If you’ve been recording for some amount of time, then you’ve probably at least entertained the idea of getting paid to record someone. You may not think you’re good enough. You may not even think that it’s right to charge for your services.

But chances are you’ve at least considered the option of making money from your home studio. If so, then I have a recommendation for you. I’ve said this before, and I’ll say it again here.

You need to treat your home studio like a business.

Hang on, before you navigate away from the page, thinking to yourself that there’s no way you’d ever actually accept money for your work/music, hear me out.

You need to treat your home studio like a business, even if you have no intentions of making money with it.

Okay, Joe. You’re not making much sense. I know…but I’m getting there.

Why Do Businesses Exist?

It’s a simple question, right? Is the answer just as simple? You could answer “to make money,” and that wouldn’t be incorrect. However, there’s more to it than that.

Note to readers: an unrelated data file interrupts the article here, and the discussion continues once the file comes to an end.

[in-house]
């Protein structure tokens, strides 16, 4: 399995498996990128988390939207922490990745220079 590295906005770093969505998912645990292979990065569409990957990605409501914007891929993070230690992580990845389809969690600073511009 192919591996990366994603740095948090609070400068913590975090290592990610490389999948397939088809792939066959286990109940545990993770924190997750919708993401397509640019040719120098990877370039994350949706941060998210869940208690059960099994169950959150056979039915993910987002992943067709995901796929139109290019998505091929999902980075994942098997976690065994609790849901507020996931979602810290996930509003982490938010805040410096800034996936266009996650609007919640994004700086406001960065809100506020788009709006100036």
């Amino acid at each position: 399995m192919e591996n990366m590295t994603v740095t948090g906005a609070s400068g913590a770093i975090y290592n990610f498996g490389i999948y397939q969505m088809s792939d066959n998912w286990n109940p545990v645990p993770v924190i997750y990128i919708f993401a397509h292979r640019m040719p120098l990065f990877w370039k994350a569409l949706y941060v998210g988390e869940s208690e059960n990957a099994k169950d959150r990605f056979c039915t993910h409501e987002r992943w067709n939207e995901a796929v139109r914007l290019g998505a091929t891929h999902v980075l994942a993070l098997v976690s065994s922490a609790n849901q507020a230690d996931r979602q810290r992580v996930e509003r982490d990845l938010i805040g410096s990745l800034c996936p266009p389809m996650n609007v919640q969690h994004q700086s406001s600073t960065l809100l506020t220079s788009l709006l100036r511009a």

Any business that is focused solely on making money and nothing else is doomed to fail.

Be honest, have you ever checked out those “Make Money Online With No Effort By Simply Using Google” scams out there? I have. They’re hilarious. Any business plan that claims to generate piles of cash with little or no effort is just silly.

When’s the last time you paid someone simply for existing? Exactly. People/businesses have to create value before they can ever expect anyone to give them money. When a business stops offering value, it then ceases to be a business.

What can we learn from businesses?

Answer: a lot.

A good business will have very specific and defined goals. It will center itself around those goals and assign tasks and jobs that will bring the company closer to them.

One of these goals? To make money, obviously. To be honest, one of my goals with Home Studio Corner is to make money. But it doesn’t begin or end there. I’ve set goals for myself to provide value to the thousands of you who are scouring the internet for good, helpful information on recording and audio.